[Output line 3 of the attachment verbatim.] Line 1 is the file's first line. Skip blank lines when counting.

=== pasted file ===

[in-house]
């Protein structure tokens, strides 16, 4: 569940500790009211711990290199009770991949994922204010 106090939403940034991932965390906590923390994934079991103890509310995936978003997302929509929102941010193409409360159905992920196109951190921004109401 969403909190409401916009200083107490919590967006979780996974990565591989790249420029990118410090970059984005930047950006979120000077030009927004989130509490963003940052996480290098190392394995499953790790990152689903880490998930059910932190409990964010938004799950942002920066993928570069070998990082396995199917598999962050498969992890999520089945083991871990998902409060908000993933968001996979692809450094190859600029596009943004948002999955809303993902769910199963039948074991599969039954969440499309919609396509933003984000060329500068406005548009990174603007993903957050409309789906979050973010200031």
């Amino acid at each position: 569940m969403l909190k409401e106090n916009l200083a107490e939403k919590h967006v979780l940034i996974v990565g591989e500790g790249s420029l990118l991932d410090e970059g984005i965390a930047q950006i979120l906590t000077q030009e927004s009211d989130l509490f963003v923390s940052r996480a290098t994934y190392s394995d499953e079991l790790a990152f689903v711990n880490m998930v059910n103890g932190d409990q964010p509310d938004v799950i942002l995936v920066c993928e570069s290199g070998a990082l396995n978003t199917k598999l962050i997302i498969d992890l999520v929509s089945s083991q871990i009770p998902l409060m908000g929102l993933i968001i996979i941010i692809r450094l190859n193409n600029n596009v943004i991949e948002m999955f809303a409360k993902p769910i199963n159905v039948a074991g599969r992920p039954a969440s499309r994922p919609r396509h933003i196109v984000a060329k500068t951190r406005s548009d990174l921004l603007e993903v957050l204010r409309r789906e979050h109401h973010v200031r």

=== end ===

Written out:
């Amino acid at each position: 569940m969403l909190k409401e106090n916009l200083a107490e939403k919590h967006v979780l940034i996974v990565g591989e500790g790249s420029l990118l991932d410090e970059g984005i965390a930047q950006i979120l906590t000077q030009e927004s009211d989130l509490f963003v923390s940052r996480a290098t994934y190392s394995d499953e079991l790790a990152f689903v711990n880490m998930v059910n103890g932190d409990q964010p509310d938004v799950i942002l995936v920066c993928e570069s290199g070998a990082l396995n978003t199917k598999l962050i997302i498969d992890l999520v929509s089945s083991q871990i009770p998902l409060m908000g929102l993933i968001i996979i941010i692809r450094l190859n193409n600029n596009v943004i991949e948002m999955f809303a409360k993902p769910i199963n159905v039948a074991g599969r992920p039954a969440s499309r994922p919609r396509h933003i196109v984000a060329k500068t951190r406005s548009d990174l921004l603007e993903v957050l204010r409309r789906e979050h109401h973010v200031r």